Does Your Baby Have Colic or Acid Reflux? Here’s the Difference

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Does Your Baby Have Colic or Acid Reflux? Here’s the Difference

parentingUpdated July 15, 2021
Is it Colic or Acid Reflux?

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We’ve all looked down lovingly at our bulging bellies and daydreamed of what life as a mother was going to entail—snuggling a soft, relaxed baby who sleeps peacefully when we need to run errands, one who doesn’t spit up on the all-white outfit you just had to have. So imagine my surprise when my imagery of motherhood was splintered almost immediately after my sweet baby boy began to scream until he became hoarse and exhausted—and then screamed some more. I was perplexed; what was wrong? After a bit of research, I narrowed it down to two possibilities: colic or acid reflux. But which one was it? Sometimes, it can be… Read More

We’ve all looked down lovingly at our bulging bellies and daydreamed of what life as a mother was going to entail—snuggling a soft, relaxed baby who sleeps peacefully when we need to run errands, one who doesn’t spit up on the all-white outfit you just had to have. So imagine my surprise when my imagery of motherhood was splintered almost immediately after my sweet baby boy began to scream until he became hoarse and exhausted—and then screamed some more. I was perplexed; what was wrong? After a bit of research, I narrowed it down to two possibilities: colic or acid reflux. But which one was it? Sometimes, it can be hard to tell.

Is It Colic or Acid Reflux?

Colic

Although there are theories on what colic is, ranging from digestive tract inconsistencies to sensory sensitivity in babies, there is no definitive answer. Colic is defined as “cry more than three hours a day, three days a week for three weeks or longer,” according to the Mayo Clinic. Although colic is common, there is no treatment and often no way to comfort baby during these crying bouts.

Acid Reflux

Acid reflux is common in babies and adults and is caused by stomach contents reintroducing themselves into the esophagus. Since babies have an underdeveloped esophageal sphincter, they are more susceptible to the discomfort and frustration of this condition. The most common symptoms are:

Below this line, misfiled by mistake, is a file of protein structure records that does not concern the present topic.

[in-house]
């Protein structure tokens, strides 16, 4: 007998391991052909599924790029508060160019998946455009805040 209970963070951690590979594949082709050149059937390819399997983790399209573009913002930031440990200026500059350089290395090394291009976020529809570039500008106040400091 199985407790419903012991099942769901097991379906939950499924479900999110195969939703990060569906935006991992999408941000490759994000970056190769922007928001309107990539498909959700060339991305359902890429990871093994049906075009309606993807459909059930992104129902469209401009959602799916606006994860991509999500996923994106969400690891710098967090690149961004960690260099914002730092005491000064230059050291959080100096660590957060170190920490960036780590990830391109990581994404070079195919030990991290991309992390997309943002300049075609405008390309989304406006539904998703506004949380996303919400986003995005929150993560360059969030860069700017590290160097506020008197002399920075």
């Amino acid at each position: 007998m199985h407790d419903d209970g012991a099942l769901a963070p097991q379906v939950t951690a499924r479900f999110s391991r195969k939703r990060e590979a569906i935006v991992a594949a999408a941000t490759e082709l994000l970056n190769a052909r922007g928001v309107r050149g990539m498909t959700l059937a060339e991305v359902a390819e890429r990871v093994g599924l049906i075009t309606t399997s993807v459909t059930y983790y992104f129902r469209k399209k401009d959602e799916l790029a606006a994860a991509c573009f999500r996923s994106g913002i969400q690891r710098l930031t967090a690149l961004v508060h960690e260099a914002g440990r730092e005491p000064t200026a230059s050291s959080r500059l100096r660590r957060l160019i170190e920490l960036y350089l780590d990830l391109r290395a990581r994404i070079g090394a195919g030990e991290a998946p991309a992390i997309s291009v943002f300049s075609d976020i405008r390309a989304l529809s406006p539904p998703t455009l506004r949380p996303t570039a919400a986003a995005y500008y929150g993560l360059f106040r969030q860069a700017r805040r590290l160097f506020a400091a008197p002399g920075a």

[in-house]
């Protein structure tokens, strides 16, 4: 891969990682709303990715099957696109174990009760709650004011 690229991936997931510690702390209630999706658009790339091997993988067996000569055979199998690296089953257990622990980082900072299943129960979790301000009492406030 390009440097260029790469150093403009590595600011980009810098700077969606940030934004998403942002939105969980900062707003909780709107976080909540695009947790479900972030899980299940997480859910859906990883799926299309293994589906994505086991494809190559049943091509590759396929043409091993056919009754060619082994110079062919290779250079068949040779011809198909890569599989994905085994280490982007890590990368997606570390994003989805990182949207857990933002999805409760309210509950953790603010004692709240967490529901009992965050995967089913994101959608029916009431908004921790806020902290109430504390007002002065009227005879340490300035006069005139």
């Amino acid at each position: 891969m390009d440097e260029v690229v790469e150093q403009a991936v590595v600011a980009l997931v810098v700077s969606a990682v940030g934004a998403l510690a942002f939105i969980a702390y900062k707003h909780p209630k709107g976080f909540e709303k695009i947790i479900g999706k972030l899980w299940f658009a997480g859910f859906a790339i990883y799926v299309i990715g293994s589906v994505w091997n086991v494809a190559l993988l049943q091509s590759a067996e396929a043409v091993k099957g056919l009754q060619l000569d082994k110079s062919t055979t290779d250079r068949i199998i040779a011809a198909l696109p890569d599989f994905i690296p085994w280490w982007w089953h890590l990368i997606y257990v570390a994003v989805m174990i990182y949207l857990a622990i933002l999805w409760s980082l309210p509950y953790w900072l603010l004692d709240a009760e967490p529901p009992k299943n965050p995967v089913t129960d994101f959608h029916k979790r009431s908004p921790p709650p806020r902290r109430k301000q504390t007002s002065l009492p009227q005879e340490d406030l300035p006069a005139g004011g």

• Thick or chunky, spit-up and/or vomit that can be volatile and look undigested
  • Refusal or irritability to eat in the form of crying or tightening of the body
  • Inability to gain weight or weight increase from self-soothing with comfort nursing
  • Frequent coughing fits and gagging
  • Wet burps accompanied by an unpleasant expression

Being a first-time mother, I was unaware of what was particularly deemed normal behavior of newborns. It was becoming all too much to handle, but I was embarrassed to admit it to anyone. I was losing sleep as well as my self-confidence in being a mother. I was also losing any ability to perform even the slightest of daily tasks because I tried to calm my baby for hours each day. By the time he was five weeks old, I knew something wasn’t quite right. After researching his symptoms, I anticipated it was colic but set out for some guidance from his pediatrician. After a few visits to his routine doctor to no avail, I made an appointment with a different care provider on a whim to seek a resolution.

Follow your gut.

It took the doctor only moments to agree that my son was in distress. The doctor determined he needed the aid of medicine. When he diagnosed my son with acid reflux, my heart shattered at the pain he was in. But I was relieved to know there were some answers to the problems we were facing.

Symptom Overlap

Colic and Acid Reflux, or GERD, in babies, can have a lot of similarities on the surface:

  • High-pitched crying bouts that peak at certain times and last several hours
  • Fist clenching, drawing knees up toward stomach or chest, arching back
  • Unable to be soothed with feeding or movement
  • Tightening of stomach muscles
  • Disturbance of sleep
  • Flushed face when crying

Often it is encouraged that you make an immediate appointment with your children’s pediatrician if you believe they have colic. They will want to make sure that baby doesn’t have another underlying health problem, such as reflux.

My son’s pediatrician gave me a few of the following tips to ease his symptoms in conjunction with his medication:

  • Feed more frequently with smaller portions
  • Elevate baby immediately after feeding, by swinging or by propping up in a sitting position, to allow gravity to help keep stomach contents down
  • Burp the baby after every ounce from a bottle, or 2-5 minutes to alleviate discomfort
  • If formula-fed, switch to a hypoallergenic blend as regulated by your doctor
  • For sleepless babies, place them at a slight angle so their head is above their chest
  • Wearing baby and applying pressure on their stomach can help to ease pain
  • Use blended rice or oat powder to help keep stomach full and contents down
  • Melting a bit of star peppermint into baby’s bottle can help to soothe stomach discomfort

After regulating his medicine and following the tips above, we were able to slowly decrease the dosage weeks later until he was able to stop altogether. Now my cheerful, giggly, always grinning baby boy is eight months old, and you’d never even fathom he was once unable to smile.